Wednesday 22 April, 2009
Katherine is 300 km south of Darwin. There can be severe floods there in February/March - in 1998 and 2006 there was great devastation - and the folks at the NT Writers Centre sent me cheery emails along the lines of only once having had to helicopter an author out. But, while there was much talk of rain, and recently flooded roads, the town felt hot, bleak, and dry. Katherine is famous for the gorge which is, indeed, an extraordinary place. Now known by the aboriginal name Nitmiluk, it winds 12 km and its walls are more than 70m high. The gorges (there are 13 of them) were formed 23 million years ago, a fact it is a struggle to comprehend. The effect of spending time there is to fall silent - it's a profound landscape. Those of you who have seen the Australian film Jedda (made in 1955 and the first Australian film with Aboriginal stars) will recognise the ridge below as the location of the film's final scene.
To see the gorge in the wet season you need to do a cruise - swimming and kayaking can lead to being munched - and you do that through the Nitmiluk National Park which is run by the Jawoyn people. When I visited twenty years ago the cruise had been run by white locals and had been all about croc watching. This time round our Jawoyn guide was much more interested in explaining the history of the place. The freshwater crocs (smaller, less dangerous) were given wide berth so that we didn't disturb them.
That bit of travelogue is, in a way, beside the point. I was there not as a tourist but to run a workshop and to give a speech at the International Women's Day afternoon tea (I'd been listed on posters as a 'performer' which I found alarming). They sure can cook up that way, and the baking was exceptional - but the speeches were better again, with the first speaker talking about the history of women's rights and the importance of contraception to women's liberation. It was old school, unironic, and spot on. I spoke after the town's mayor, an impressive woman called Anne Shepherd. I can sometimes be an awkward public speaker but I had no trouble at all talking to this group of women about the importance of women tellling their own stories. And the stories of the women I met were extraordinary. I had my longest conversation with Toni Tapp Coutts a woman who'd grown up on a large station in the area and, so she told me, not heard of The Beatles until 1972. To make up for her slow start in pop culture she'd gone to embrace it with some enthusiasm, and was, the day I met her, dressed in lame in honour of the Sydney Mardi Gras, which had been held the day before.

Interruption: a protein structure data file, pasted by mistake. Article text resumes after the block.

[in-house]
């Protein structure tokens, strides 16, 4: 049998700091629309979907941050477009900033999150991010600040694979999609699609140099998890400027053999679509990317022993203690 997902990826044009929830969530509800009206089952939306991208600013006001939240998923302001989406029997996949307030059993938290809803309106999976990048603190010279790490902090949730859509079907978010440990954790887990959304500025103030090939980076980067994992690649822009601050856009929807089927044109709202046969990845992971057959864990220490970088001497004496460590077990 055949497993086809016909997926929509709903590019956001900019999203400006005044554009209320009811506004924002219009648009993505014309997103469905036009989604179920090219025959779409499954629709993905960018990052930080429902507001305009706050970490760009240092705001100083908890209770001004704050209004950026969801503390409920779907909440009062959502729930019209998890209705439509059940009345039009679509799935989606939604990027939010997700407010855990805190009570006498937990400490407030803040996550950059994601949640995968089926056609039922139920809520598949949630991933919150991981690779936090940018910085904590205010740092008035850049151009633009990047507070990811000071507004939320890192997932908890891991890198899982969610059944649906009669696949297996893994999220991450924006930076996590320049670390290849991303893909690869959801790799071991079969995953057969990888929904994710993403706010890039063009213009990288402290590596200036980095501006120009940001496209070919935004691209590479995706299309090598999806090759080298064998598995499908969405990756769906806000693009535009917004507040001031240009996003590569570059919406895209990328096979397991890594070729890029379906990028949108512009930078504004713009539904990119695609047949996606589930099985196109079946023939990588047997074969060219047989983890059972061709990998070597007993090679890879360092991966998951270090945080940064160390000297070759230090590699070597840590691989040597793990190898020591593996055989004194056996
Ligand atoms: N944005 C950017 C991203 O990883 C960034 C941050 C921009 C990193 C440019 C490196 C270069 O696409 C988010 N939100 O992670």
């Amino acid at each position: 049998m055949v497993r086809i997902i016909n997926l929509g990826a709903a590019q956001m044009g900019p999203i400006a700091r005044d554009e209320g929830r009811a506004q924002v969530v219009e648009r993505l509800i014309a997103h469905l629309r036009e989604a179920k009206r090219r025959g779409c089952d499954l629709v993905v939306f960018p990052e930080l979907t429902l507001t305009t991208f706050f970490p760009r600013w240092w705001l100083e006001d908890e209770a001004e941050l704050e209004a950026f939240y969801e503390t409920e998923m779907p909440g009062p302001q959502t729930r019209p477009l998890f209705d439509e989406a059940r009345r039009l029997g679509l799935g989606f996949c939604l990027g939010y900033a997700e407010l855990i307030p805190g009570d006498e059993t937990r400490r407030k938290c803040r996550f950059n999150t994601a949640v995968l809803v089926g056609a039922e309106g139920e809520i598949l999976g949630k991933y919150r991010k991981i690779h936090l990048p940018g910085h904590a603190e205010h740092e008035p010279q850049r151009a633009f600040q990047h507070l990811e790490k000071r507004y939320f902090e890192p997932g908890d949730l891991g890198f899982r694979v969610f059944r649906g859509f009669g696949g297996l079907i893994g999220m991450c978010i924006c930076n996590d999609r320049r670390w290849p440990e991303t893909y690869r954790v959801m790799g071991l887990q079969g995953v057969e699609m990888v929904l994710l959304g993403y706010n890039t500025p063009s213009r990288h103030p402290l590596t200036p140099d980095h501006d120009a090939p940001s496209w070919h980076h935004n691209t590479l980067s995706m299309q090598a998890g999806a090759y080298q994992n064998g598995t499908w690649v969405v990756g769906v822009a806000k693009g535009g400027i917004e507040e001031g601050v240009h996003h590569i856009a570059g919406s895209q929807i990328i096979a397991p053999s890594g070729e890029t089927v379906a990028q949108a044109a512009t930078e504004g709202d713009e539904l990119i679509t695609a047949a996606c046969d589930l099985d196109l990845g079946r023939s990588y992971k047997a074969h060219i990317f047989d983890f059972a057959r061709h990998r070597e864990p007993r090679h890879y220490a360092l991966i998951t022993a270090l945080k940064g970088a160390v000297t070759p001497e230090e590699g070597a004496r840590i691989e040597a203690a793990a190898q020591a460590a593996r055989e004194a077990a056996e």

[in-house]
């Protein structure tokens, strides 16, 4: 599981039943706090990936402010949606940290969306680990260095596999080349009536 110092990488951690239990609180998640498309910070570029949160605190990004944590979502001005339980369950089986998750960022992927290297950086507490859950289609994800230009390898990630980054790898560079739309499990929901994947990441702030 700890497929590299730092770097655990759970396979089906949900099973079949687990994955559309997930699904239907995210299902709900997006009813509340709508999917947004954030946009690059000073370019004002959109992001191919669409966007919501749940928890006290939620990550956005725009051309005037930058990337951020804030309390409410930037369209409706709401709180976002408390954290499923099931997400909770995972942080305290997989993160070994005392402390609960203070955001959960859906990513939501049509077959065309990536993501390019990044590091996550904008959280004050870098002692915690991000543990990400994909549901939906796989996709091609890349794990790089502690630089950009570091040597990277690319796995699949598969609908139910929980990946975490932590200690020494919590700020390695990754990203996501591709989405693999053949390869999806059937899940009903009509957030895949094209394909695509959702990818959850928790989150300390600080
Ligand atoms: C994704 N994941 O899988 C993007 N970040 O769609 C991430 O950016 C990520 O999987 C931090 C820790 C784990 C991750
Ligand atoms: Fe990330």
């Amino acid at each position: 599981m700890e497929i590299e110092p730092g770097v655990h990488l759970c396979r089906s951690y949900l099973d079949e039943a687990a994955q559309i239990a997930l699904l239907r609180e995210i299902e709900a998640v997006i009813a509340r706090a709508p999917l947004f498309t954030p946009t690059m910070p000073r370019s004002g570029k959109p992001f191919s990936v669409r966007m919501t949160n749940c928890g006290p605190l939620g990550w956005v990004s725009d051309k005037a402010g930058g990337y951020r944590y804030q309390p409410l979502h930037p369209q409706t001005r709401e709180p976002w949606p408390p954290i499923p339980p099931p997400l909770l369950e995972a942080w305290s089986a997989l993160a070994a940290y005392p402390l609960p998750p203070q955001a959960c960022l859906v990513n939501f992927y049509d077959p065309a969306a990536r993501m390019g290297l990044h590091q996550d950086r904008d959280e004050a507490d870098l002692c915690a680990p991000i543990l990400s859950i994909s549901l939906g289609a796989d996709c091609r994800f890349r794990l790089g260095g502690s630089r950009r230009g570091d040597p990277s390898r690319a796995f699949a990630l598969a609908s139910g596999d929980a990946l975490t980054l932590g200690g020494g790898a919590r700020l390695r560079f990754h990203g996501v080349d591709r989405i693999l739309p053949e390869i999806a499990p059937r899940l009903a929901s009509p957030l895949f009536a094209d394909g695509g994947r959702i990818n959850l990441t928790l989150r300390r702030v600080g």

Toni was one of five people I ran a workshop for the next evening. The group were very tight and have been editing and workshopping each other's work for some time. Erotica, travel, crime - these writers were willing to give anything a shot - but the emphasis was on autobiographical writing because these writers realized - correctly - that they had gleaned experiences from living in such a remote community (though only Toni had been born in the area) that were striking.
No indigenous people joined the workshop and in general I got the sense that the black and white communities lived their lives separately. While all the whites I met were respectful of the indigenous people there was also an awkward sense of competition. That is, the white people I met felt very connected to the landscape but felt that their connections to the place were lost amid focus on indigenous connection to the land, and land rights. There was a lot of talk about white people's right to assert a relationship to the land. While people like Toni were aware they had got that sense of connection, in part, by growing up among indigenous people who told the land's story there was enough friction (well that was my perception) to mean that there was to be no sharing of black/white stories at a writing workshop. The situation was totally different down at Tennant Creek, where I taught a couple of days later: there indigenous women travelled 300 kms to attend a workshop of 15 or so people. More on which, another day.